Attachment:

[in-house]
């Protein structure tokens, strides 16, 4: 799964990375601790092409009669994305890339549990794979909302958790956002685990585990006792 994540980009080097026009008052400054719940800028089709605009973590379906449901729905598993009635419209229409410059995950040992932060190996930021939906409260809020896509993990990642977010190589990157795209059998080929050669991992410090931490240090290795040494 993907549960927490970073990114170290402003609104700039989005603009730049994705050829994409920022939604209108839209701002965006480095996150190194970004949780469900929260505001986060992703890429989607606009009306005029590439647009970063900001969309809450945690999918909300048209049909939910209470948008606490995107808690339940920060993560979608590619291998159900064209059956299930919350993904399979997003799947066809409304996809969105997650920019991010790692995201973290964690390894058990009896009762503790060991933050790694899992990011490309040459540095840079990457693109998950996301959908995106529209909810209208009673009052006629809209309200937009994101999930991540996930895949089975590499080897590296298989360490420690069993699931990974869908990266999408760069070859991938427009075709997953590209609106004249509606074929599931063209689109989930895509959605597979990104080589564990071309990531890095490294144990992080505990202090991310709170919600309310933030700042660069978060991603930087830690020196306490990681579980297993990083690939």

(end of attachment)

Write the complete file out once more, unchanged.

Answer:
[in-house]
């Protein structure tokens, strides 16, 4: 799964990375601790092409009669994305890339549990794979909302958790956002685990585990006792 994540980009080097026009008052400054719940800028089709605009973590379906449901729905598993009635419209229409410059995950040992932060190996930021939906409260809020896509993990990642977010190589990157795209059998080929050669991992410090931490240090290795040494 993907549960927490970073990114170290402003609104700039989005603009730049994705050829994409920022939604209108839209701002965006480095996150190194970004949780469900929260505001986060992703890429989607606009009306005029590439647009970063900001969309809450945690999918909300048209049909939910209470948008606490995107808690339940920060993560979608590619291998159900064209059956299930919350993904399979997003799947066809409304996809969105997650920019991010790692995201973290964690390894058990009896009762503790060991933050790694899992990011490309040459540095840079990457693109998950996301959908995106529209909810209208009673009052006629809209309200937009994101999930991540996930895949089975590499080897590296298989360490420690069993699931990974869908990266999408760069070859991938427009075709997953590209609106004249509606074929599931063209689109989930895509959605597979990104080589564990071309990531890095490294144990992080505990202090991310709170919600309310933030700042660069978060991603930087830690020196306490990681579980297993990083690939």